Even when the Supreme Court does arguably defend citizens’ rights, as in Brown v. Board of Education or Roe v. Wade, or more recently in decisions on affirmative action, women’s rights, gun control, and the death penalty, it usually isn’t acting in bold defiance of populist views, but rather reflecting those views. Why judicial decisions adhere to shifts in public opinion is mysterious, Seidman writes, but legislative sway in the courts’ budgets, or the executive and legislative workings of nomination and confirmation are probably more powerful factors than any constitutional rationale.

Yes, the Supreme Court has sometimes protected minority rights, Seidman concedes. In various eras, it has upheld the rights of slave holders and those of criminal defendants. It has outlawed prayer in public schools and upheld the right to sexually explicit expression. It has ruled in favor of white foes of affirmative action, for political speech by corporations, and picketing by a fringe group at soldiers’ funerals. But those can be considered counterexamples only if they reflect constitutional obedience and not the justices’ “own policy preferences.” And that, says Seidman, is a big if.

Constitutional disobedience may seem a radical notion, Seidman says, but it is, itself, an American tradition. Authorities have for centuries bent, if not outright broken, what they saw as constitutional edicts, usually because they considered their actions, rightly or wrongly, the wise things to do.

Thomas Jefferson purchased the Louisiana Territory despite his own doubts about the move’s constitutionality. Justice Robert Jackson signed Chief Justice Earl Warren’s anti-segregation opinion in Brown v. Board of Education, but records show that while Jackson felt his concurrence was politically justified, he did not, in fact, see segregation as violating the 14th Amendment. More prosaically, while senators from new states are supposed to serve six years, ever since Vermont joined the Union, in 1791, one senator from each new state has had a term shorter than six years so that elections could be staggered.

Sometimes different branches and levels of government simply disagree on what’s constitutional. In Cooper v. Aaron (1958), the Supreme Court ruled, amid widespread resistance to Brown v. Board of Education, that its decisions were binding on all government officials, regardless of whether or not they saw the rulings as constitutionally just.

More often than not, showdowns between branches and levels of government are avoided because of a tradition of judicial supremacy. But that tradition is just that—not, Seidman says, a clearly stated constitutional foundation. We accept it, he writes, “because in some situations, we cannot have both law and order.”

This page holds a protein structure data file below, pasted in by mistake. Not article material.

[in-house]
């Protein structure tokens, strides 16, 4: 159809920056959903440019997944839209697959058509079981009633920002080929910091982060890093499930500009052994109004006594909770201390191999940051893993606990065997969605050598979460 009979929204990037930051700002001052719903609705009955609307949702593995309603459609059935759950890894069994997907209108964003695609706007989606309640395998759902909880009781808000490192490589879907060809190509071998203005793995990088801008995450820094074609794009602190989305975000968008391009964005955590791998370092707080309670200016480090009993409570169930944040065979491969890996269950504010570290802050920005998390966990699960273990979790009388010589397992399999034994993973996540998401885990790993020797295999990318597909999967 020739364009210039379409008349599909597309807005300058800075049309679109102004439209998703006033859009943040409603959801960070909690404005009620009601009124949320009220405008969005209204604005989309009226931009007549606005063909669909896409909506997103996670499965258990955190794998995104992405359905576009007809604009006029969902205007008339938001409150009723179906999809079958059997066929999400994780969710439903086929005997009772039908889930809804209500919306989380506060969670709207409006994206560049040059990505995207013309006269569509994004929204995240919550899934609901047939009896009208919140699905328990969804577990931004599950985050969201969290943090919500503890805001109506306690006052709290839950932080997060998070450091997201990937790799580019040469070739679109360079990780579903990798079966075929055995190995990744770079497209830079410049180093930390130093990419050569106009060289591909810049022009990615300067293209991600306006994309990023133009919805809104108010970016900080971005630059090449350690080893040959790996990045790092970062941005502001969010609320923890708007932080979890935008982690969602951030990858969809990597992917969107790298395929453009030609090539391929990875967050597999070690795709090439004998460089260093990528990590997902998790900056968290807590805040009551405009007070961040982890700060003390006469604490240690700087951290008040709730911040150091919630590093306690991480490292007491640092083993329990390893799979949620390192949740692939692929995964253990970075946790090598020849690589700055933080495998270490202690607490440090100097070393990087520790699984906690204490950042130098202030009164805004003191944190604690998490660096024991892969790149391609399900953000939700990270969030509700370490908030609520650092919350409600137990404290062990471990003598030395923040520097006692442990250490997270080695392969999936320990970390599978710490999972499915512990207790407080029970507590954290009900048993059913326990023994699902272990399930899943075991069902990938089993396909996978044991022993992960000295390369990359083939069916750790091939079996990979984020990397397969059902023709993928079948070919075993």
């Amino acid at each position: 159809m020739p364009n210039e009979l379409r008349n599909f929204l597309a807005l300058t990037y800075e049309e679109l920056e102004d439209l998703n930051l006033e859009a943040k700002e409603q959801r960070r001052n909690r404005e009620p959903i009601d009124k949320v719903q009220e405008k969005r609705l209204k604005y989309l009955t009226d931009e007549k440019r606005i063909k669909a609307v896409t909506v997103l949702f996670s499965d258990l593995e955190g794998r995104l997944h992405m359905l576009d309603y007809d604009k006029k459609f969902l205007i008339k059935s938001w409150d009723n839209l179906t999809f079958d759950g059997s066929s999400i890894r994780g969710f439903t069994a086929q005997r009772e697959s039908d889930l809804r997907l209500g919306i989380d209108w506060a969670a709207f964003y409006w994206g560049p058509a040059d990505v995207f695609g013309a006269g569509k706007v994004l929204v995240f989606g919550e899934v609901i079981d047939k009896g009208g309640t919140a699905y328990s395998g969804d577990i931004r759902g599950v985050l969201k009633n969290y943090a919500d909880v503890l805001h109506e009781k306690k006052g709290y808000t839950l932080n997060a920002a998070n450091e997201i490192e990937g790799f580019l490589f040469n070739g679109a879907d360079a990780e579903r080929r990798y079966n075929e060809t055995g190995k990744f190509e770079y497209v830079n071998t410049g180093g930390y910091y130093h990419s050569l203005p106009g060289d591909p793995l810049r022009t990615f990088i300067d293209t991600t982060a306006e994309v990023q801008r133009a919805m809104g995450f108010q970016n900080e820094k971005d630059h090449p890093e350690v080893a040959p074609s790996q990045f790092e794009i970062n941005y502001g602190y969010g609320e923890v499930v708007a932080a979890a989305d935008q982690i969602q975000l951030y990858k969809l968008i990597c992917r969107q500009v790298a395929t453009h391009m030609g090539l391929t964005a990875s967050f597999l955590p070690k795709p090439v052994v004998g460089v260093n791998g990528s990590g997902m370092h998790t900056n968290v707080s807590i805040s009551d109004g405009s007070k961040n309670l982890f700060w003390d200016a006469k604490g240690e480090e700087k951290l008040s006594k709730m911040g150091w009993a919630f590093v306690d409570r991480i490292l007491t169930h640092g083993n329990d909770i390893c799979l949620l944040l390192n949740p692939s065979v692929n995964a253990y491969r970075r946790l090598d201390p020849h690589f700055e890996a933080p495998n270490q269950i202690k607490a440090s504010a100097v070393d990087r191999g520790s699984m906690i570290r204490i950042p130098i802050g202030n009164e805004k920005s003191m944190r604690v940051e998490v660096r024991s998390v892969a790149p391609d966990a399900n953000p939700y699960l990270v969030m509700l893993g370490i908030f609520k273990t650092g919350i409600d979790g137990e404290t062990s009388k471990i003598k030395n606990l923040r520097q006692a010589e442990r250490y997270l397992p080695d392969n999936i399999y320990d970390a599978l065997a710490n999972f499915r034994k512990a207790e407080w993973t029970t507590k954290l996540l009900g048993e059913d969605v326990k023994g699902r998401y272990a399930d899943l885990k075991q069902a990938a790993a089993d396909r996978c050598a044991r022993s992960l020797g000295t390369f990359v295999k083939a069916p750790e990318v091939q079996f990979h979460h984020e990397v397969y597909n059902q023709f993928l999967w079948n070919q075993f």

As you burrow further into such questions, they become metaphysical. Perhaps, you say, it is the myth of constitutional order that’s necessary to ensure an approximation of justice and order. Seidman dismisses that notion as “an extraordinarily cynical and elitist view,” which “assumes that it is legitimate, possible, and necessary for the cognoscenti to manipulate the masses.”

But “without a constitution, how would we know that a measure passed by Congress is a law and not just meaningless ranting by a bunch of pompous and superannuated poseurs?” Ah—that is an existential jurisprudential quandary, Seidman admits, but not one that a constitution can resolve. For a constitution to legitimate laws, the document itself must be legitimate, and that brings us back to the arguments we started with.

Without constitutional grounding, on what basis would court rulings be made?

Well, on what basis are they made now in cases involving limits on affirmative action, say, or the freedom to have gay sex? Those decisions, Seidman writes, are “at best tenuously tied to the constitutional text,” and reflect, instead, a mix of policy judgment, interpretation of tradition, moral boundaries, and so on.

Without a constitution, for better and for worse, he writes, “the Supreme Court would no longer be able to hide behind the pretense” of mere constitutional interpretation. “Instead it would have to defend openly the proposition that an elite, deliberative, and reason-giving body should have a check on the political branches.” In lieu of constitutional foundations, Seidman suggests that we sort through rationalist, existentialist, Rawlsian, and contestation theories, the last including the requisite that any foundation “must preserve the possibility of legitimate contestation” rather than prejudge outcomes.